One of the biggest questions that will surround the 2012 college football season has to do with the SEC Championship Game.
We all know how the game ended.
Georgia rushed a play late in the game instead of clocking the ball and getting off a play that the staff was comfortable with. When the final throw was caught short of the end zone, the clock ran out on the Bulldogs and Alabama won the conference and eventually the crystal football.
Usually these questions are never answered and everything is left to the imagination. What play would have been called if the clock was stopped and the Bulldogs had one final chance to punch the ball in the end zone?
Georgia offensive coordinator Mike Bobo answered that question for all of us, according to
We had actually gone back to, I don’t know what it was, it was one of the Florida-Alabama games, where Alabama had given up three red zone scores to Florida. It was a play that Florida had actually ran against Alabama. It was an empty set, and had two primary front-side, and a double-slant backside. It was something from ’08 or ’09 that Tebow had completed against them. Because I remember after that game, Kirby was talking about how, ‘We just couldn’t stop them in the red zone.’ So we just studied that hard.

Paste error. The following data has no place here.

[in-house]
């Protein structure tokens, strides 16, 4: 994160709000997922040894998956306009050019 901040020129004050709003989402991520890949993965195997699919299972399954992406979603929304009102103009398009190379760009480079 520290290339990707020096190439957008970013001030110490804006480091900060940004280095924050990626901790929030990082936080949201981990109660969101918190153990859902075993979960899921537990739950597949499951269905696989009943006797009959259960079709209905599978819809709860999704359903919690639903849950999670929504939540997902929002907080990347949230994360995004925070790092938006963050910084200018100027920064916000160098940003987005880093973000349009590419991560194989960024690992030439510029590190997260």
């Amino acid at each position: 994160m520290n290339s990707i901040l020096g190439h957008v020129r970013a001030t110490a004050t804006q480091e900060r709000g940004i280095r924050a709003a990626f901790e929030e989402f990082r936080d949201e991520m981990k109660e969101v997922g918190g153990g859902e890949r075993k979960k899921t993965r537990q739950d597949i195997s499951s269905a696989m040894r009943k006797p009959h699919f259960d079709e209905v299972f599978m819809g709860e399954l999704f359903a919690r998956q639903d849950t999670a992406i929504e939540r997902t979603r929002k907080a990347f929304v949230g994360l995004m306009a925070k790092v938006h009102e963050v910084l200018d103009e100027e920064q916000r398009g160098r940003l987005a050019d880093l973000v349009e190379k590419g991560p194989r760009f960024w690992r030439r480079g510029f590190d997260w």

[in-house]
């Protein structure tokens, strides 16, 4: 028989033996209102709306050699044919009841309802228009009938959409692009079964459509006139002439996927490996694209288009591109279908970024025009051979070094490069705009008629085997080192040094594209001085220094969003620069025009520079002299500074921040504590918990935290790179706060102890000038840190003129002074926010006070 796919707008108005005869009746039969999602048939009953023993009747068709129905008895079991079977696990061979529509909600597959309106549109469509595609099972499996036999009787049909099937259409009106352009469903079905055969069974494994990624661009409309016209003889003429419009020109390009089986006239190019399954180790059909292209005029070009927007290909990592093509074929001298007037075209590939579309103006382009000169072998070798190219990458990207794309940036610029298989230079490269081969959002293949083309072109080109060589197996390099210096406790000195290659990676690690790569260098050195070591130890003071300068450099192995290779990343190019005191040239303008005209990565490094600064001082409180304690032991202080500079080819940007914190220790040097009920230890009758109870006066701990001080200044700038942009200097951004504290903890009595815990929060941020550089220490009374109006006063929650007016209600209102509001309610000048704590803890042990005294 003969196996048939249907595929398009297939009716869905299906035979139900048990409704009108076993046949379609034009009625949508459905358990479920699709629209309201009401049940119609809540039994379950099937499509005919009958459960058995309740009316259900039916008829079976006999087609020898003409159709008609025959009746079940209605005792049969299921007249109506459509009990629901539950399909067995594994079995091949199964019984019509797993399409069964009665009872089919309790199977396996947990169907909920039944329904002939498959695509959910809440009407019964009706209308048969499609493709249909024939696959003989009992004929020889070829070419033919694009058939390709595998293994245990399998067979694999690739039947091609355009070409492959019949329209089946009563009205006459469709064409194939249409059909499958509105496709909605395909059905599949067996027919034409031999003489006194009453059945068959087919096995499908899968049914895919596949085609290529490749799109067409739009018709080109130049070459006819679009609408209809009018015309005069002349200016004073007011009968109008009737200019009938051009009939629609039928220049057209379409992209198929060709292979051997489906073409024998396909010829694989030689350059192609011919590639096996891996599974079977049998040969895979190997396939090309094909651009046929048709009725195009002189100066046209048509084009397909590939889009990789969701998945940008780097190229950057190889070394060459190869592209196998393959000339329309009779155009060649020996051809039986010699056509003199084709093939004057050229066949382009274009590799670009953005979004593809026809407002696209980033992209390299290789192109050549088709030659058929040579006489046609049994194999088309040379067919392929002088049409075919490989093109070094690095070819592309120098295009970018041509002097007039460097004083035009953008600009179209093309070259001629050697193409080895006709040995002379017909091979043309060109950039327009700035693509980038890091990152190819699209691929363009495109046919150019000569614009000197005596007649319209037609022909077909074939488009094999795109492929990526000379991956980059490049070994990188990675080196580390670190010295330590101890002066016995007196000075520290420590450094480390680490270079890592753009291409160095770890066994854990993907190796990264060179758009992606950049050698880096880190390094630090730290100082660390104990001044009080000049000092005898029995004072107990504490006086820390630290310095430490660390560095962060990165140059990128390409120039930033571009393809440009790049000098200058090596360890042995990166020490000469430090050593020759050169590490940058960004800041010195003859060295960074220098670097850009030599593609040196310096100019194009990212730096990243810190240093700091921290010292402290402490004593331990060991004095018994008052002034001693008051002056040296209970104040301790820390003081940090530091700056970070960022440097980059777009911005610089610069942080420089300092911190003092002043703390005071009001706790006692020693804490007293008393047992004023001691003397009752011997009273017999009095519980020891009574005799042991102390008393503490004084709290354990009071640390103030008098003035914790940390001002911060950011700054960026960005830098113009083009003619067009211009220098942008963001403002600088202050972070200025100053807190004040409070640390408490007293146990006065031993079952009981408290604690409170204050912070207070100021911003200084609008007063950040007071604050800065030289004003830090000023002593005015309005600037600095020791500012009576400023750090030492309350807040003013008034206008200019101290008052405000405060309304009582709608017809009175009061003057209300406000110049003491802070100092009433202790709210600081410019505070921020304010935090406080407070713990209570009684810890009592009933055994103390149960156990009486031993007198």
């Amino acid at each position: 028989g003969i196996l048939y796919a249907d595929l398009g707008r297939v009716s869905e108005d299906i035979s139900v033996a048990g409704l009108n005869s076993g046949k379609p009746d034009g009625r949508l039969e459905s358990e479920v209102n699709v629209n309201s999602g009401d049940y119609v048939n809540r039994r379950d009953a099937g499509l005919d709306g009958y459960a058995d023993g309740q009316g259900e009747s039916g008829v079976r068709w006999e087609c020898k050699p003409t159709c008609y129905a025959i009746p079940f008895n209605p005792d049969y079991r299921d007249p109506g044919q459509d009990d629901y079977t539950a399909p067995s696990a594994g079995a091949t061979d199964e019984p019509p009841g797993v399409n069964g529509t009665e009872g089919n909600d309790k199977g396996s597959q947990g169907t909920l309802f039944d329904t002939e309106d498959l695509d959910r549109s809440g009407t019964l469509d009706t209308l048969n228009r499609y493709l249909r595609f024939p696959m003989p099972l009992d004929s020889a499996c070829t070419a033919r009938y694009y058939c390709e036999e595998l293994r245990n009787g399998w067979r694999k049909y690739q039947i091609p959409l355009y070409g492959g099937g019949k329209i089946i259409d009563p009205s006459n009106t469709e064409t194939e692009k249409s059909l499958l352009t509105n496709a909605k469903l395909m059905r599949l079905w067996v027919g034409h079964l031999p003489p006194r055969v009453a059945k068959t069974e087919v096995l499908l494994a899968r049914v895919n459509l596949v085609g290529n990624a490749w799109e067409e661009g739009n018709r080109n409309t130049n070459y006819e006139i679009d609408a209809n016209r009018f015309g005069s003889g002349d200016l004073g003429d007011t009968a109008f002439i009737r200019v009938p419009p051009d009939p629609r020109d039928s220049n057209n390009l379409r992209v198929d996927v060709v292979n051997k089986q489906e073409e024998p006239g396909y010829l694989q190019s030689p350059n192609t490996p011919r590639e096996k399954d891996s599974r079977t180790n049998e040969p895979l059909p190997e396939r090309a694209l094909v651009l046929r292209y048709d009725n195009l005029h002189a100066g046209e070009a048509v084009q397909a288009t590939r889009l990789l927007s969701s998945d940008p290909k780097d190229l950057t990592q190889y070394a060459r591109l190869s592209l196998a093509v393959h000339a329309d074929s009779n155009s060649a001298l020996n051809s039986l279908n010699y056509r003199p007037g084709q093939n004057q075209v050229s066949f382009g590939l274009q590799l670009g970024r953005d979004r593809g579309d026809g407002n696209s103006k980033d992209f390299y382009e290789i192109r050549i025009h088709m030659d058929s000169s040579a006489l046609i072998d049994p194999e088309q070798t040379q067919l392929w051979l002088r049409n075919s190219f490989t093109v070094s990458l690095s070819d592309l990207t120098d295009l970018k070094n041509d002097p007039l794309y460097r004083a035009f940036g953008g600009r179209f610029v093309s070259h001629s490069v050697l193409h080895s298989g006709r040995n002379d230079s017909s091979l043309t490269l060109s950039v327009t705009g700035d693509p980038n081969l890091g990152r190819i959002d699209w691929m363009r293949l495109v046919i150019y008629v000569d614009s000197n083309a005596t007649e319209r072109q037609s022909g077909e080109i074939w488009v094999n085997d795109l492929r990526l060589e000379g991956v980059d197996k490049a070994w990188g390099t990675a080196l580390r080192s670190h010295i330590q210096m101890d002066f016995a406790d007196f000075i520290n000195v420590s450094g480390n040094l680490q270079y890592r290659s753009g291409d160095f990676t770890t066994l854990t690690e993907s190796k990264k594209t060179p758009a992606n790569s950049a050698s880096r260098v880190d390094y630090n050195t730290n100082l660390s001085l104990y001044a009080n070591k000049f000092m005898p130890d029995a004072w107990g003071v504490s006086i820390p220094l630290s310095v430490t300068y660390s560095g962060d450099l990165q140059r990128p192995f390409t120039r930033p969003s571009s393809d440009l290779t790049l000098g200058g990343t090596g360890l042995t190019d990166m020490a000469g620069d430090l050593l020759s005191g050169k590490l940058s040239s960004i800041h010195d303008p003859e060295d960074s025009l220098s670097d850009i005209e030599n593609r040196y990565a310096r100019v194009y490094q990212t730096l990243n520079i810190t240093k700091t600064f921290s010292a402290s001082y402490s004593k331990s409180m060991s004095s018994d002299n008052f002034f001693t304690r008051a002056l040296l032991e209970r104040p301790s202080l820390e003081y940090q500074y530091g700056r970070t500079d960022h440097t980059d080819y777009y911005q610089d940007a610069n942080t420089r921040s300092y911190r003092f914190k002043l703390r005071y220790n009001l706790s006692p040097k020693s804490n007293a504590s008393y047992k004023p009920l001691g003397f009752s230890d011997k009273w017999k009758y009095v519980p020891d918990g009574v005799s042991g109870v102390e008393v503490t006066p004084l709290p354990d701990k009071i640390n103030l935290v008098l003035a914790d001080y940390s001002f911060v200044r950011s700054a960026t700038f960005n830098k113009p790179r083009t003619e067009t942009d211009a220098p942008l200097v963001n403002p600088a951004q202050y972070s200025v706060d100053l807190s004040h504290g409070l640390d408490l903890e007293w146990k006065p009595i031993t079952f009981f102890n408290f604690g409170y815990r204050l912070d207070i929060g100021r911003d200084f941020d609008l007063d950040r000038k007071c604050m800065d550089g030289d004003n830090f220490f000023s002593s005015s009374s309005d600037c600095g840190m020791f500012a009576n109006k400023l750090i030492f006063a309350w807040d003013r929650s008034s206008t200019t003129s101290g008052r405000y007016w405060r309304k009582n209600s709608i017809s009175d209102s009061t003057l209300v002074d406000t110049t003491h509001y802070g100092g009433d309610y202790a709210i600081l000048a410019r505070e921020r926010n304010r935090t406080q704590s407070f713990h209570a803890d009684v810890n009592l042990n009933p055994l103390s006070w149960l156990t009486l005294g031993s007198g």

That's right. Georgia was going to hit the Tide with the same formula that the Gators used with Tim Tebow.
Bobo is likely referring to the 2008 SEC Championship Game, when Florida scored 31 points and Tebow had three touchdown passes of five yards or less.
Producing 358 total yards in the game, Florida won the showdown by a score of 31-20.
If you are wondering if this play call would have worked, there was a good chance it would have. Although the players are different, the scheme remains very similar under defensive coordinator Kirby Smart, who is close friends with Bobo.
Florida did a terrific job in that game of spreading the defenders out and putting pressure on the cornerbacks.
On the second touchdown pass (3:03) and third touchdown (7:32), Florida came out in an empty set and took advantage of man-coverage. The idea of this play was for quarterback Aaron Murray to make a quick strike and take advantage of a one-on-one matchup.
Either the lengthy Tavarres King or speedy Malcolm Mitchell would have probably been the target on this play, giving Georgia the best chance to score.
Unfortunately, college football will never know if the final play call was good enough to beat Alabama.